Release Date: //1638

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Medium: Paradox

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Release Message: Though most numbers are not squares, there are no more numbers than squares. Authored by Galileo Galilei.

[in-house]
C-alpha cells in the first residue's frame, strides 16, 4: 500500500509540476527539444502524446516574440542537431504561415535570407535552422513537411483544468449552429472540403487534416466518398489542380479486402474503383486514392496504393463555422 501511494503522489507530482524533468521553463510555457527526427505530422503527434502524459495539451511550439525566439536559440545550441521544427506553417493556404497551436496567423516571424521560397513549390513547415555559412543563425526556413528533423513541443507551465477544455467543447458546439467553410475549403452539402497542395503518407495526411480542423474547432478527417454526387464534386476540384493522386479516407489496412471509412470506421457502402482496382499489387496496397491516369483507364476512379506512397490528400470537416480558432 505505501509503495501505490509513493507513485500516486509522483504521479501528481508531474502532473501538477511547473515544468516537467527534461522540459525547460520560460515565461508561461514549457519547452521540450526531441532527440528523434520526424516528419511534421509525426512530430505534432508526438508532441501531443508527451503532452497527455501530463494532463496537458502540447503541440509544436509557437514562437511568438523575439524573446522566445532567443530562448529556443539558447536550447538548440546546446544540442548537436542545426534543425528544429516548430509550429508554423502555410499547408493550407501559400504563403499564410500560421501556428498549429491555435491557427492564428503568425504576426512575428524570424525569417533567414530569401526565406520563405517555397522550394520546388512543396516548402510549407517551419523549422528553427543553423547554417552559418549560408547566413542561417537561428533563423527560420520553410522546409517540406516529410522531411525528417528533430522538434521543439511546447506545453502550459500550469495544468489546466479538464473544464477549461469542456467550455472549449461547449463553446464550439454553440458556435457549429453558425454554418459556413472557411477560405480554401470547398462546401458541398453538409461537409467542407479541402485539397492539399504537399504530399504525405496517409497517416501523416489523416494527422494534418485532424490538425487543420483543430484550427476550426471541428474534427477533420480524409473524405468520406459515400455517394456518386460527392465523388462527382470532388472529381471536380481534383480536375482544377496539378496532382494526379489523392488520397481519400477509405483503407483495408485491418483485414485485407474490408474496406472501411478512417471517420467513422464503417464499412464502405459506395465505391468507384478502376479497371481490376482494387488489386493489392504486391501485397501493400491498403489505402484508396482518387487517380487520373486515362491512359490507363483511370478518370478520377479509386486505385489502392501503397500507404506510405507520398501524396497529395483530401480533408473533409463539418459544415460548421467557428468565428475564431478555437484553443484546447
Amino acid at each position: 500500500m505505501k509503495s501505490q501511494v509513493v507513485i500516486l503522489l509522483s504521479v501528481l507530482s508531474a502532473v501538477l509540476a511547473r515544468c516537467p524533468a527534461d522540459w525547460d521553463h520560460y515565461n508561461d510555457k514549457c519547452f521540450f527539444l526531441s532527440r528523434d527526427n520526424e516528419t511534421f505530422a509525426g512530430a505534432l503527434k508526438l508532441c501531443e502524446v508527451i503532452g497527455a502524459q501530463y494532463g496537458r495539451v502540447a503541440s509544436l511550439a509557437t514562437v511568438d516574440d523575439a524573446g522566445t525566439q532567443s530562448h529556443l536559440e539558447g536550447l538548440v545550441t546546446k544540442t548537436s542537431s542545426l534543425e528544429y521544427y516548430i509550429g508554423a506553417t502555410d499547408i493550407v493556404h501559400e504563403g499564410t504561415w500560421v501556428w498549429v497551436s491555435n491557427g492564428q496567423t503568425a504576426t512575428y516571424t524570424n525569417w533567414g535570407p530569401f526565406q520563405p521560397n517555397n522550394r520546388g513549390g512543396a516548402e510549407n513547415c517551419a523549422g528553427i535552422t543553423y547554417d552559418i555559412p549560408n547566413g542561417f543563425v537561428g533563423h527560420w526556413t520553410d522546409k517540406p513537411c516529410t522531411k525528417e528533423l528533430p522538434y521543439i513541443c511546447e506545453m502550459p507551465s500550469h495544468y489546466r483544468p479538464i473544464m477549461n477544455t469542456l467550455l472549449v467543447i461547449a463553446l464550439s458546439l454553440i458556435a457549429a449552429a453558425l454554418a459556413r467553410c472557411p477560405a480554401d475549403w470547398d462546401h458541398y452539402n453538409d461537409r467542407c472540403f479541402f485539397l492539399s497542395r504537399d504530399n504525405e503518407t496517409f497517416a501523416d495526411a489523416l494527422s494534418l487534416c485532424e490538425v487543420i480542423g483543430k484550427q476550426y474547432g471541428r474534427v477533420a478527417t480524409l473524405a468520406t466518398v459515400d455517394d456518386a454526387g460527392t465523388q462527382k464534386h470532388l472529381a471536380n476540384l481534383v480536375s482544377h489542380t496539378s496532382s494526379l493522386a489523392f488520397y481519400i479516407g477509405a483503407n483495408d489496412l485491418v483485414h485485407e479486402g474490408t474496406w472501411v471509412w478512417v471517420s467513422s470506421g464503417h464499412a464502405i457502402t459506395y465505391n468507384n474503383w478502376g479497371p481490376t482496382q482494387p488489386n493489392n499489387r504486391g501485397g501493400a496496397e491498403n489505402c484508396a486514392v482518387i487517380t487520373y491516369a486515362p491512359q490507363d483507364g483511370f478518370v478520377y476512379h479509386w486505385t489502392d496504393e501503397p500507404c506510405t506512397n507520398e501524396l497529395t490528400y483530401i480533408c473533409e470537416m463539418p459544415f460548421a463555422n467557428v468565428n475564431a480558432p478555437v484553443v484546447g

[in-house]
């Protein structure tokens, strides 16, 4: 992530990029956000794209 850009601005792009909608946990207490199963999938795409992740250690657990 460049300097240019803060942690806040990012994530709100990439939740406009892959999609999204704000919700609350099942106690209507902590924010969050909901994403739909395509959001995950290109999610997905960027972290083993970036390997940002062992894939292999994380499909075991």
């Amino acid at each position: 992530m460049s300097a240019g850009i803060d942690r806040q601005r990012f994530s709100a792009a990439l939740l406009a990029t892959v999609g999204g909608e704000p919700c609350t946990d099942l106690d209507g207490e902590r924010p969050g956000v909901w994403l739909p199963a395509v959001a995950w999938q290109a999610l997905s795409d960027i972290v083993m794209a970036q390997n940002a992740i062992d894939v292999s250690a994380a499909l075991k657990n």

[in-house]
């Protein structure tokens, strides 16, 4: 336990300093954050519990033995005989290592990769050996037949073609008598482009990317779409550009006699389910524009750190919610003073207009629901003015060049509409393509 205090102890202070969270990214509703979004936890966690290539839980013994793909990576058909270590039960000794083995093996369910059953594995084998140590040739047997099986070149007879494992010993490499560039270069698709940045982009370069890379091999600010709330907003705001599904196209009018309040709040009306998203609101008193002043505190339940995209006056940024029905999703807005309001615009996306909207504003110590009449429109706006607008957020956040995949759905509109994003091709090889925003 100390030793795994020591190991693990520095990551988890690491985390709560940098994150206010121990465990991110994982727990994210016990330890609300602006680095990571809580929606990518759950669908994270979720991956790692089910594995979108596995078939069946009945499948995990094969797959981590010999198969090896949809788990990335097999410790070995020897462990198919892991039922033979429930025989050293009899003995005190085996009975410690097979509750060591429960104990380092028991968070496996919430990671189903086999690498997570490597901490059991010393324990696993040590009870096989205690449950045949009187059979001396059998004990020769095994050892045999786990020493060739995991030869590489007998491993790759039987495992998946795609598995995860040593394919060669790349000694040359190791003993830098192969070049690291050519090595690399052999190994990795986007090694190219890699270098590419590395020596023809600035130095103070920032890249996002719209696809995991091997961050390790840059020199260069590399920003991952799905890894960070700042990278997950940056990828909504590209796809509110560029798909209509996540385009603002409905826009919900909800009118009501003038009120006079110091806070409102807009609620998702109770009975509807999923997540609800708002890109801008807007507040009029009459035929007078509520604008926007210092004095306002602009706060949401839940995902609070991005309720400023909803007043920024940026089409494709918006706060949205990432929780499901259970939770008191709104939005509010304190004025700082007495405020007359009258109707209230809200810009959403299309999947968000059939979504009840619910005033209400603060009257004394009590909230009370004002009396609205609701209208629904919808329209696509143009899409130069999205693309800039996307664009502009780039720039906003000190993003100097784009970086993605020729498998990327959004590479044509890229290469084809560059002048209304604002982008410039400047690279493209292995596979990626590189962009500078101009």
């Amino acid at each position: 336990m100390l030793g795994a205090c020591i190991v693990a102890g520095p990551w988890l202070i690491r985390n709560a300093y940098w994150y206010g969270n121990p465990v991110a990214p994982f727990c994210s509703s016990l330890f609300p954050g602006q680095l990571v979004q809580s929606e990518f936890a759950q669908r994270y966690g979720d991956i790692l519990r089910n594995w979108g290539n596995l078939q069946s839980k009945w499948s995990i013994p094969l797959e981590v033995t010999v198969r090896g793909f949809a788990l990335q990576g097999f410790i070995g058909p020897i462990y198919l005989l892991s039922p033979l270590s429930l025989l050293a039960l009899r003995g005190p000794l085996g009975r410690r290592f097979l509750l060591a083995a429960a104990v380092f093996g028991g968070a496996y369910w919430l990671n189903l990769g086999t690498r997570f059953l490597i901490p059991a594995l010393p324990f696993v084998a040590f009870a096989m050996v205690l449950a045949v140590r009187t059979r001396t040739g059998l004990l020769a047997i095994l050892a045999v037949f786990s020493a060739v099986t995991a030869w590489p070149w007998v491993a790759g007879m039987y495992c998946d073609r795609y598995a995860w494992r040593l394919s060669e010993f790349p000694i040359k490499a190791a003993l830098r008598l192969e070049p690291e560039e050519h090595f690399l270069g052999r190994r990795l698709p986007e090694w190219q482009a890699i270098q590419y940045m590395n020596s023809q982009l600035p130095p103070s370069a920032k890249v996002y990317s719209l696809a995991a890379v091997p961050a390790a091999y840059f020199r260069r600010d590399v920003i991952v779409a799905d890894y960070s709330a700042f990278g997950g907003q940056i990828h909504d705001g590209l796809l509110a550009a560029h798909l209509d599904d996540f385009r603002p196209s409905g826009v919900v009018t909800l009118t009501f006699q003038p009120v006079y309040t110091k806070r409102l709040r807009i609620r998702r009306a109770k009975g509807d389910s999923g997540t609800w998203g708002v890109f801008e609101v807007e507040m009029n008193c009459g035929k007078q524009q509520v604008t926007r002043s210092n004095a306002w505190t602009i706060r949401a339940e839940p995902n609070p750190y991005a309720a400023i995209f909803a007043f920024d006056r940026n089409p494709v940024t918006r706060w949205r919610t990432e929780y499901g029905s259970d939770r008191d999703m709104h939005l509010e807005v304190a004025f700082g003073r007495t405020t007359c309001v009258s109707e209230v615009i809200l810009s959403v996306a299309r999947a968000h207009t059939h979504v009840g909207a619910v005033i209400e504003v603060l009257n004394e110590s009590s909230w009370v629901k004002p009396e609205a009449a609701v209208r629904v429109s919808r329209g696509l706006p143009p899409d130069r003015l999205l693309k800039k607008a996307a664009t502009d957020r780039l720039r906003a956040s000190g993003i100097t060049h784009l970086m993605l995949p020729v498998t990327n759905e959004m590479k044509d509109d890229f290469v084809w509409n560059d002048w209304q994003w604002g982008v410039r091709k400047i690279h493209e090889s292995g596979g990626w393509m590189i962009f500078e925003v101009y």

Description: Galileo's paradox is a demonstration of one of the surprising properties of infinite sets. In his final scientific work, Two New Sciences, Galileo Galilei made apparently contradictory statements about the positive integers. First, some numbers are squares, while others are not; therefore, all the numbers, including both squares and non-squares, must be more numerous than just the squares. And yet, for every square there is exactly one positive number that is its square root, and for every number there is exactly one square; hence, there cannot be more of one than of the other. This is an early use, though not the first, of the idea of one-to-one correspondence in the context of infinite sets. Galileo concluded that the ideas of less, equal, and greater apply to finite sets, but not to infinite sets. In the nineteenth century, using the same methods, Cantor showed that this restriction is not necessary. It is possible to define comparisons amongst infinite sets in a meaningful way (by which definition the two sets he considers, integers and squares, have "the same size"), and that by this definition some infinite sets are strictly larger than others. It is nonetheless remarkable the extent by which Galileo anticipated later work on infinite numbers. He showed that the number of points in a line segment is the same as the number in a larger line segment, but of course he didn't discover Cantor's proof that this is greater than the number of integers. Galileo had more urgent matters in mind. He was addressing the contradictions in Zeno's paradoxes in order to open the way for his mathematical theory of motion.[1] (Naive set theory)